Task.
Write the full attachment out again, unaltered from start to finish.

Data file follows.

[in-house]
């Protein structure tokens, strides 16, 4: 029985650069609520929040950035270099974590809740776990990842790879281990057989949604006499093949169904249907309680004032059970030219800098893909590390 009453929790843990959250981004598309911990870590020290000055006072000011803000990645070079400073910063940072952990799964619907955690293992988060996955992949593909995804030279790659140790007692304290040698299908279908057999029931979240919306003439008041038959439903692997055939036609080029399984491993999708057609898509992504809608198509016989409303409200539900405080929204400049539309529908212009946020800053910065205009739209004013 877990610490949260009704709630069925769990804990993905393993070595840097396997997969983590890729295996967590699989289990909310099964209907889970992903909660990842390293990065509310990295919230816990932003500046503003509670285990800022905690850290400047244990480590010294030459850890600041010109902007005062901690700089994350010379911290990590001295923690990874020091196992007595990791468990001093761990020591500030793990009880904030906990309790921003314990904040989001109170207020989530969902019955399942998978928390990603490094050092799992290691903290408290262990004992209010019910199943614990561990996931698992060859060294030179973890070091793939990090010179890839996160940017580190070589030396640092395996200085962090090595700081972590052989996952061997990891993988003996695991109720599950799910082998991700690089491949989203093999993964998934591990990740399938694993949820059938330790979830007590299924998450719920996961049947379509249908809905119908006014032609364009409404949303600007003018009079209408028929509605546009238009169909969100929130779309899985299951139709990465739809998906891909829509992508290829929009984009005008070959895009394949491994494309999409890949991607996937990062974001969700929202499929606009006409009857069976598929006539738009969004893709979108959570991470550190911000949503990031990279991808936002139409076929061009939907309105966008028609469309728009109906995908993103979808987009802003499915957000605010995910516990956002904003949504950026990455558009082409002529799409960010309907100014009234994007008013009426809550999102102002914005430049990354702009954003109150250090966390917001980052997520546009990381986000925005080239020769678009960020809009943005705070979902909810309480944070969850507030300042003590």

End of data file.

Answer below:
[in-house]
């Protein structure tokens, strides 16, 4: 029985650069609520929040950035270099974590809740776990990842790879281990057989949604006499093949169904249907309680004032059970030219800098893909590390 009453929790843990959250981004598309911990870590020290000055006072000011803000990645070079400073910063940072952990799964619907955690293992988060996955992949593909995804030279790659140790007692304290040698299908279908057999029931979240919306003439008041038959439903692997055939036609080029399984491993999708057609898509992504809608198509016989409303409200539900405080929204400049539309529908212009946020800053910065205009739209004013 877990610490949260009704709630069925769990804990993905393993070595840097396997997969983590890729295996967590699989289990909310099964209907889970992903909660990842390293990065509310990295919230816990932003500046503003509670285990800022905690850290400047244990480590010294030459850890600041010109902007005062901690700089994350010379911290990590001295923690990874020091196992007595990791468990001093761990020591500030793990009880904030906990309790921003314990904040989001109170207020989530969902019955399942998978928390990603490094050092799992290691903290408290262990004992209010019910199943614990561990996931698992060859060294030179973890070091793939990090010179890839996160940017580190070589030396640092395996200085962090090595700081972590052989996952061997990891993988003996695991109720599950799910082998991700690089491949989203093999993964998934591990990740399938694993949820059938330790979830007590299924998450719920996961049947379509249908809905119908006014032609364009409404949303600007003018009079209408028929509605546009238009169909969100929130779309899985299951139709990465739809998906891909829509992508290829929009984009005008070959895009394949491994494309999409890949991607996937990062974001969700929202499929606009006409009857069976598929006539738009969004893709979108959570991470550190911000949503990031990279991808936002139409076929061009939907309105966008028609469309728009109906995908993103979808987009802003499915957000605010995910516990956002904003949504950026990455558009082409002529799409960010309907100014009234994007008013009426809550999102102002914005430049990354702009954003109150250090966390917001980052997520546009990381986000925005080239020769678009960020809009943005705070979902909810309480944070969850507030300042003590």